Wouldn’t it be wonderful to be in charge of our thoughts? Imagine a life where every thought you had was supportive, constructive, kind, useful and in service to your greater good. How do our thoughts work, and how can we get them on our side?
About twenty years ago, I joined a group of people who organised workshops about emotional intelligence. This particular system had been going for at least 10 years when I came aboard, and here I was at my very first meeting, the newbie in a room of seasoned veterans. On this particular day, the group were very excited because the founder of the system was to be there. There was a lot of awe and reverence surrounding this man.
The only available seat in the room was right next to him, so being the newbie, and lacking awe or reverence, I plonked myself down next to The Big Man.
The session began and the group fired their questions at him. It transpired that the top man had a condition that was causing his thinking to be foggy and so he was slow to bring forth the answers to the questions.
However, because I was sitting next to him, as the answers were trying to find their way to him through his fog, I was picking them up. So as he ummed, aahed and struggled to find the answers, I jumped in with suggested answers. It was so unexpected. The irreverent newbie was speaking the thoughts of The Big Man.
This was my introduction to how thoughts work. The questions elicited answers. Any one of us had access to these answers. They literally moved around the room, knocking on doors until they were picked up.
The answers didn’t belong to a person, they belonged to the questions.
I picked them up because I didn’t know that I was supposed to leave the big questions to The Big Man.
And so began a curiosity with how thoughts work.
I noticed that there is a societal tendency to teach us what to think, rather than how to think. We each grew up within a context, circles within circles. When they are in accordance with each other the action of questioning rarely arises. So if we grew up with a family, a school and a society that held the same beliefs, we would have no reason to question whether our thoughts and beliefs were actually true. We wouldn’t even know that they were beliefs, we would just think that’s how the world was.
Thoughts have substance. They remind me of fish in the way that they swim around, going about their business until such a time that we catch one.
And like fish (and pretty much everything else) they tend to hang out with others of their own kind. The type of thoughts we ‘catch’ depends on the type of ‘bait’ we are using. It’s like the thoughts just hang out in the ethers until we call them to us using our vibration as bait.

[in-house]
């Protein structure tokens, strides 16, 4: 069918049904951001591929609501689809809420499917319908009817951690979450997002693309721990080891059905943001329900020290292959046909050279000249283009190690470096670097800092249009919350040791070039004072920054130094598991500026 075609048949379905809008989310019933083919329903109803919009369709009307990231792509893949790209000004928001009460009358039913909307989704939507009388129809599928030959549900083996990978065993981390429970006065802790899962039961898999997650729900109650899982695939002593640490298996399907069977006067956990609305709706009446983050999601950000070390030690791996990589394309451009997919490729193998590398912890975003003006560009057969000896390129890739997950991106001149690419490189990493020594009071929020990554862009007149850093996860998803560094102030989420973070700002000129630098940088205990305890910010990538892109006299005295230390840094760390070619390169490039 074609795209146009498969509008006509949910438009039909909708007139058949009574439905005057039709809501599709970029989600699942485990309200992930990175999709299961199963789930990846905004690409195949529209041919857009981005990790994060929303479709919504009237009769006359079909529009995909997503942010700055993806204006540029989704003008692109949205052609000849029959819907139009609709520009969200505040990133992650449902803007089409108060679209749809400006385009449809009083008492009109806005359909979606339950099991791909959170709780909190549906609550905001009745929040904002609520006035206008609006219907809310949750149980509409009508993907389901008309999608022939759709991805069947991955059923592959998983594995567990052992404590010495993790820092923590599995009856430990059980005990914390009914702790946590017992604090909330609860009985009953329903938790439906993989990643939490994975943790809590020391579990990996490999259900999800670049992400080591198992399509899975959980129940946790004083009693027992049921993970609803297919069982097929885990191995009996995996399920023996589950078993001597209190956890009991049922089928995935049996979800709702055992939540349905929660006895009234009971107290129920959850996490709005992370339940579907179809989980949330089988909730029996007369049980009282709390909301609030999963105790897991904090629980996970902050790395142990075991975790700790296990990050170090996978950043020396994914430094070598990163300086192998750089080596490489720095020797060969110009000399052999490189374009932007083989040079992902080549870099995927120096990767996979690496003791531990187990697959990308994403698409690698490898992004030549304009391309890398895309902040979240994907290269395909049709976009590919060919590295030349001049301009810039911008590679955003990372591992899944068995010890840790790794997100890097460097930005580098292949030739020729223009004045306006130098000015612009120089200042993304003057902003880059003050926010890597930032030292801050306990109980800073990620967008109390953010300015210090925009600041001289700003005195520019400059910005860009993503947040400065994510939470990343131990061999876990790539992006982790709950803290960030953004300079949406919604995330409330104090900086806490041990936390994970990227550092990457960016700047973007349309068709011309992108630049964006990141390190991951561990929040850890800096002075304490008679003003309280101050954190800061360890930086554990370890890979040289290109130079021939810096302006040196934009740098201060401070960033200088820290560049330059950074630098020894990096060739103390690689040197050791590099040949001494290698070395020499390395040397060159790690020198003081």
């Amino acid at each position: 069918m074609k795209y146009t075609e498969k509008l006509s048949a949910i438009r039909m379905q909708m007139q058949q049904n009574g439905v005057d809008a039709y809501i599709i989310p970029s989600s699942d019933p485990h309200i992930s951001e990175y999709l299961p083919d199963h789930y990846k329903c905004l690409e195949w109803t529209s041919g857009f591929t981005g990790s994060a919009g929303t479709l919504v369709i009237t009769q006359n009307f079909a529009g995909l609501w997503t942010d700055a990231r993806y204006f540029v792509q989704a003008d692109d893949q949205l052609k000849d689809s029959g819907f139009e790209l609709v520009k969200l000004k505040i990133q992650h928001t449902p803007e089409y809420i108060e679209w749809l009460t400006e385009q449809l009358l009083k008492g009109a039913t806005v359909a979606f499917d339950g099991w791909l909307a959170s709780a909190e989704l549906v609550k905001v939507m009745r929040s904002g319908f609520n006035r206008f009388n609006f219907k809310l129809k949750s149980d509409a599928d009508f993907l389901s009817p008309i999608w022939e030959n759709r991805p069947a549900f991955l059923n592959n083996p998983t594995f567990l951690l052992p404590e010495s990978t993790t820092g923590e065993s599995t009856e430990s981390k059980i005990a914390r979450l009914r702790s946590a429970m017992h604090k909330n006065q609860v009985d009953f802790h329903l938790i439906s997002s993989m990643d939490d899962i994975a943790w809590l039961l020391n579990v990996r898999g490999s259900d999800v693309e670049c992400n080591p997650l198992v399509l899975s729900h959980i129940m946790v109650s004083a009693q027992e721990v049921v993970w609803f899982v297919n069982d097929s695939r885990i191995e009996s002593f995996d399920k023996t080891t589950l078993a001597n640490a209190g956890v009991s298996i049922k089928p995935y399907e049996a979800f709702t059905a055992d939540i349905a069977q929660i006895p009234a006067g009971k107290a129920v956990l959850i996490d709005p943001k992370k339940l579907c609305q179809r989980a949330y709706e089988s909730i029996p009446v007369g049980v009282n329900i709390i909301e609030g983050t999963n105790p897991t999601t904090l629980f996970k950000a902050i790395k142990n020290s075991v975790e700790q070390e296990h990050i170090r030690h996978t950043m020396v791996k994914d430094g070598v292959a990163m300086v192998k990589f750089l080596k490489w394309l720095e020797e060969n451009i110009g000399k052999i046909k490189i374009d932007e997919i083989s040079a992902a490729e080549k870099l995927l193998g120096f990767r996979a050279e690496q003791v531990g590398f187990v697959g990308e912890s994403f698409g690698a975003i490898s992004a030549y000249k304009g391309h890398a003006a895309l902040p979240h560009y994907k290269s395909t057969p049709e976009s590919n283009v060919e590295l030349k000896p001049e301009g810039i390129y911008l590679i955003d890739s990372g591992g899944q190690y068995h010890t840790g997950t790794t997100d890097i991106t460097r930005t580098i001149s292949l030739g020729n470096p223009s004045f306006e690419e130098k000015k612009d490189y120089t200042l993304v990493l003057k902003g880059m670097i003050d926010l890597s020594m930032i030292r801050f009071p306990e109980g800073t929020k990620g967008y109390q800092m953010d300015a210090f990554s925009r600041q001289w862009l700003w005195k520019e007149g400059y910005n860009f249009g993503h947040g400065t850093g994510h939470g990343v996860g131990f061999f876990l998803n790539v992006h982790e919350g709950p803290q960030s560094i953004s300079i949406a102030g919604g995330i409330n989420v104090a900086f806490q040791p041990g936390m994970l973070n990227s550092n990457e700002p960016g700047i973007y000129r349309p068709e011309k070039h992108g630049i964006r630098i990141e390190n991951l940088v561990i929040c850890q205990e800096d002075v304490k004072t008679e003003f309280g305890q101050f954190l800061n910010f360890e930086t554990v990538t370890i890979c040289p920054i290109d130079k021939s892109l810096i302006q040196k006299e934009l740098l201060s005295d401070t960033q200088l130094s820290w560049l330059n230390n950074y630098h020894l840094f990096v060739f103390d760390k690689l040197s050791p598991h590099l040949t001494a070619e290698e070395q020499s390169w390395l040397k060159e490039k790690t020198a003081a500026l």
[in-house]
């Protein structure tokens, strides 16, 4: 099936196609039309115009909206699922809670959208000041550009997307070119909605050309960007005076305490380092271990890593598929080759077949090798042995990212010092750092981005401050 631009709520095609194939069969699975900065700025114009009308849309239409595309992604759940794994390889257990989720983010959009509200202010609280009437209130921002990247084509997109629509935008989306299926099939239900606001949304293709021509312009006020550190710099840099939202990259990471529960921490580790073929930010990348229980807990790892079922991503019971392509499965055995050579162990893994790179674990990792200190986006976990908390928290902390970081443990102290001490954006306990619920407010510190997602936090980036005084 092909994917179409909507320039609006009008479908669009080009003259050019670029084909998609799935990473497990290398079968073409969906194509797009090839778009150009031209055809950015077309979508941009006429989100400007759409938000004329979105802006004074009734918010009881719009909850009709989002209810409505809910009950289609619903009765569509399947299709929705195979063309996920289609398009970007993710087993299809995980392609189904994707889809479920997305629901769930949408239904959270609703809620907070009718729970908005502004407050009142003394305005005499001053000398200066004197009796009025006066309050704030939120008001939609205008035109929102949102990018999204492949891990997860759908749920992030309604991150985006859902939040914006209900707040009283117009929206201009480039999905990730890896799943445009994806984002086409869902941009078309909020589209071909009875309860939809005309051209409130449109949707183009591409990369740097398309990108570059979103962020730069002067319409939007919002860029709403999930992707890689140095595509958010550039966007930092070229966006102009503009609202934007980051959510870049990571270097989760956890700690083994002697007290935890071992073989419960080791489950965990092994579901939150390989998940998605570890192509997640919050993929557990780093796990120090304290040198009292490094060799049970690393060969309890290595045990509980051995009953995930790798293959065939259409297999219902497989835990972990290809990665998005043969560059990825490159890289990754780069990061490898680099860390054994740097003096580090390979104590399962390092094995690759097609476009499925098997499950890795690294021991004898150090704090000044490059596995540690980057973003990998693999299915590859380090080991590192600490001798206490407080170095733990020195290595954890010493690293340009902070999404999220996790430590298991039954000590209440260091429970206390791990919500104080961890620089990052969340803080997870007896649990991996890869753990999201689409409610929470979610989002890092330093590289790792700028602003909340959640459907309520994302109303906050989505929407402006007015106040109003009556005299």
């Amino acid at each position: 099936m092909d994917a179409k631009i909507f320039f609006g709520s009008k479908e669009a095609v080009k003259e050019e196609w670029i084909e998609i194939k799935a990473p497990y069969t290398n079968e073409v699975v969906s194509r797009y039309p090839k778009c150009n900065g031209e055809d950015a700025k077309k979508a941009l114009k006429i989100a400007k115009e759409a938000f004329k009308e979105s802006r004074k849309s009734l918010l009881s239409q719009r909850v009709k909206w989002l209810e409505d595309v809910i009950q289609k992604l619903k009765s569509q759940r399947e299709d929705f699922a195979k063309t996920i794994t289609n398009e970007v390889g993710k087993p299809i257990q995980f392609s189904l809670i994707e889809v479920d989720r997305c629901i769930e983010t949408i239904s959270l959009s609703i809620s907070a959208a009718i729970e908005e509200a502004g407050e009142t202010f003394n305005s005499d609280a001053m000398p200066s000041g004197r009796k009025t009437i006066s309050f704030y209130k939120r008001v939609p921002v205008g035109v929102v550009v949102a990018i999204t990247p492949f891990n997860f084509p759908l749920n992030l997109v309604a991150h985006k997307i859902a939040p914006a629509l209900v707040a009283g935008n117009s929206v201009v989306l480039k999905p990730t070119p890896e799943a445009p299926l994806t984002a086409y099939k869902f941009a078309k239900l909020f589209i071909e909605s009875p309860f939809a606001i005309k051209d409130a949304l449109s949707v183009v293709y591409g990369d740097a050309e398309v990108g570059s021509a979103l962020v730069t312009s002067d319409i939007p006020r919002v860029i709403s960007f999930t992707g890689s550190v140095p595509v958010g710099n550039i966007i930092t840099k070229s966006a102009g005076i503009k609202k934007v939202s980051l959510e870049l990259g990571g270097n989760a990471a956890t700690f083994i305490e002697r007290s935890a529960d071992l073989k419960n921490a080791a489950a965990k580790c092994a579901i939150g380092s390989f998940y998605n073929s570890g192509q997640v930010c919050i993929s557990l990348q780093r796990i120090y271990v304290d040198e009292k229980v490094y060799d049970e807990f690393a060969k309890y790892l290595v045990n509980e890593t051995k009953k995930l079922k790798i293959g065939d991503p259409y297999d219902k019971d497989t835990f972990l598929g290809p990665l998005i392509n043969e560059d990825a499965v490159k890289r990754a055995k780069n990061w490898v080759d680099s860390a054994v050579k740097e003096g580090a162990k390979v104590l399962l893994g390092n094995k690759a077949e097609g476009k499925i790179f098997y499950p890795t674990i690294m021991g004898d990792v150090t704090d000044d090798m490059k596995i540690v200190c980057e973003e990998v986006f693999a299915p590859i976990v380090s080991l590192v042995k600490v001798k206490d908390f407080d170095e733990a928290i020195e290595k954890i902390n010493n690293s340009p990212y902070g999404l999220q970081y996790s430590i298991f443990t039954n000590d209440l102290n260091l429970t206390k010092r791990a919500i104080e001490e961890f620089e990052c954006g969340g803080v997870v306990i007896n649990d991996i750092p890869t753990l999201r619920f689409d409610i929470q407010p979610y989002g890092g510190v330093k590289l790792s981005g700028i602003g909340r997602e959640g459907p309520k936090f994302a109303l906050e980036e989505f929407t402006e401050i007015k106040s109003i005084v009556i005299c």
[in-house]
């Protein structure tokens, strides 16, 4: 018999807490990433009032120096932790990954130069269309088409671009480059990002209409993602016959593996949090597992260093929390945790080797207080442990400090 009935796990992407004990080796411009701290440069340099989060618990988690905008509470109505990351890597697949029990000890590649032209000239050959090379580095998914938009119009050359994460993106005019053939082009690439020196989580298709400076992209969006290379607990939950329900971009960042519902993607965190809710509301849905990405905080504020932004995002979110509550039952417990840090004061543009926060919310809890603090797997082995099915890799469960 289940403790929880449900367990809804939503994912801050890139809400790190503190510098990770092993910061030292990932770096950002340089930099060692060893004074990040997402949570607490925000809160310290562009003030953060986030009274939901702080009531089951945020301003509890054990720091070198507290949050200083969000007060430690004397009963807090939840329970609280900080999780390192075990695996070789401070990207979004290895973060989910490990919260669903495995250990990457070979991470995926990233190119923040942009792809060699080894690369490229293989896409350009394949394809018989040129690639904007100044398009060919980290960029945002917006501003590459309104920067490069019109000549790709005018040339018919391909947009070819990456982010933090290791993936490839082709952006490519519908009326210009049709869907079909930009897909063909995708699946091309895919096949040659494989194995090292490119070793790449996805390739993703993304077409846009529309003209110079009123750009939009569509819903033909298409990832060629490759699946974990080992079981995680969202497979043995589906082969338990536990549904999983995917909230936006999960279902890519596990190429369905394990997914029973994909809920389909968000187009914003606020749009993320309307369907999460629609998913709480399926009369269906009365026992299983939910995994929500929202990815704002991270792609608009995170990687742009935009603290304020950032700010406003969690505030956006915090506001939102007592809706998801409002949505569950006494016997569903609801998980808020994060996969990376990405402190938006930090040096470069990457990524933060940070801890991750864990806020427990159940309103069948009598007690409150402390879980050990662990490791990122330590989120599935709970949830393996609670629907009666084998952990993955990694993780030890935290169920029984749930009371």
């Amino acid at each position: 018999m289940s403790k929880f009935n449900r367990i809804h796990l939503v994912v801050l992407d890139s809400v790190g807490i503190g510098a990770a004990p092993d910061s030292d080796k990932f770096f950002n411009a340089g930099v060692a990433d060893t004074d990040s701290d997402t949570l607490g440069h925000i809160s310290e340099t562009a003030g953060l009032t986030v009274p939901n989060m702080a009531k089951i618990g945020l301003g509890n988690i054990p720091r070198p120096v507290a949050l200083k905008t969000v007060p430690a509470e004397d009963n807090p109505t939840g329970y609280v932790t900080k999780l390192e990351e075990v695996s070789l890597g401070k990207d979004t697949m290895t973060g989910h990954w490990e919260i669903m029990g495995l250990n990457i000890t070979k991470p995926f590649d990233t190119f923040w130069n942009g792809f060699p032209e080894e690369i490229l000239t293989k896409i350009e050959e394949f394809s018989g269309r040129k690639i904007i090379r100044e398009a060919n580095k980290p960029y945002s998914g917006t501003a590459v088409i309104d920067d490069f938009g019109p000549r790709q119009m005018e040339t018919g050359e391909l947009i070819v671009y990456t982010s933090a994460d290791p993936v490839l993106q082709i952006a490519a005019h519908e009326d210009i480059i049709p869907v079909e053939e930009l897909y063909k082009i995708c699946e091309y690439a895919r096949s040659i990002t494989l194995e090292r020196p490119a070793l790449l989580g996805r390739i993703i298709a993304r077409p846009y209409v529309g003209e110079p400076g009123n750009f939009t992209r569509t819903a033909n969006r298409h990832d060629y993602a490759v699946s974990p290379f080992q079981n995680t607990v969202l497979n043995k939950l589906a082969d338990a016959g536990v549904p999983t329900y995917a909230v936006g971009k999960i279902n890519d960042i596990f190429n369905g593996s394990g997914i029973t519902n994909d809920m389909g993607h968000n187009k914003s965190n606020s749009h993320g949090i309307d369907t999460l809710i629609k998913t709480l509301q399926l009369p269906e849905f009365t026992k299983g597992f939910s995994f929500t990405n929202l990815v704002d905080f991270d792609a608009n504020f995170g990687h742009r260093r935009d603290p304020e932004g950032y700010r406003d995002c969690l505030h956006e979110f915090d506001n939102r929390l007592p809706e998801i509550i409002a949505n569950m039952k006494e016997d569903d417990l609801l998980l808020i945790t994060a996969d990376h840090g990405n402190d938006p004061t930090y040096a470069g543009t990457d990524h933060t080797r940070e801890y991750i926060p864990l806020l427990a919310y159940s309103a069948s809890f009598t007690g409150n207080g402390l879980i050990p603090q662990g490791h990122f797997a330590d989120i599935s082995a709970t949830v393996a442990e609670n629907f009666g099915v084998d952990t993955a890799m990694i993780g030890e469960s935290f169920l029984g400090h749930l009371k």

When our vibration is higher, we have access to higher thought forms, when it’s lower, we’ll be trawling through shoals of less desirable thought forms. The art is in discerning which thoughts are useful and which can be thrown back into the water.
The trouble with the way thoughts interface with us, is that they tend to do it in a recognisable voice, usually our own. Because they tend to speak in a voice that we recognise, it’s like they have our password and get through our filter systems. If a person on the street told you that you were unworthy and undeserving of happiness, chances are that you wouldn’t believe them. But when the same thoughts seem to emanate from within, we don’t question them.
It’s actually very easy to change our relationship with thought. The first step is to simply notice that you think. The best way I know of to do this comes from Eckhart Tolles’ ‘The Power of Now’.
To do this exercise, simply close your eyes and sit for 1 minute like a cat waiting to pounce upon the mouse of thought. Every time a thought comes, notice it and then let it go and wait for the next one. The very act of bringing your attention to thought already interrupts its flow and causes there to be space between the thoughts.
As you get used to doing this, you’ll find that you begin to notice that you are experiencing thoughts even when you’re not doing the exercise. When I began doing this exercise, I quickly noticed that there were underlying thought patterns that I had literally based my life around that turned out not to be completely false. My underlying thought pattern was that I didn’t have space and I didn’t have time. I thought that my house was too small, and that I didn’t have enough time to focus on myself in any meaningful way.
Turns out that the truth was that my house was the size that it was, and that I had the same 24 hours in each day as absolutely everyone else. Who knew?!
There is undoubtedly violence in the world we live in, and I see no reason to add to it through self harming thoughts. I strongly urge you to question your thoughts, and to not believe everything you think!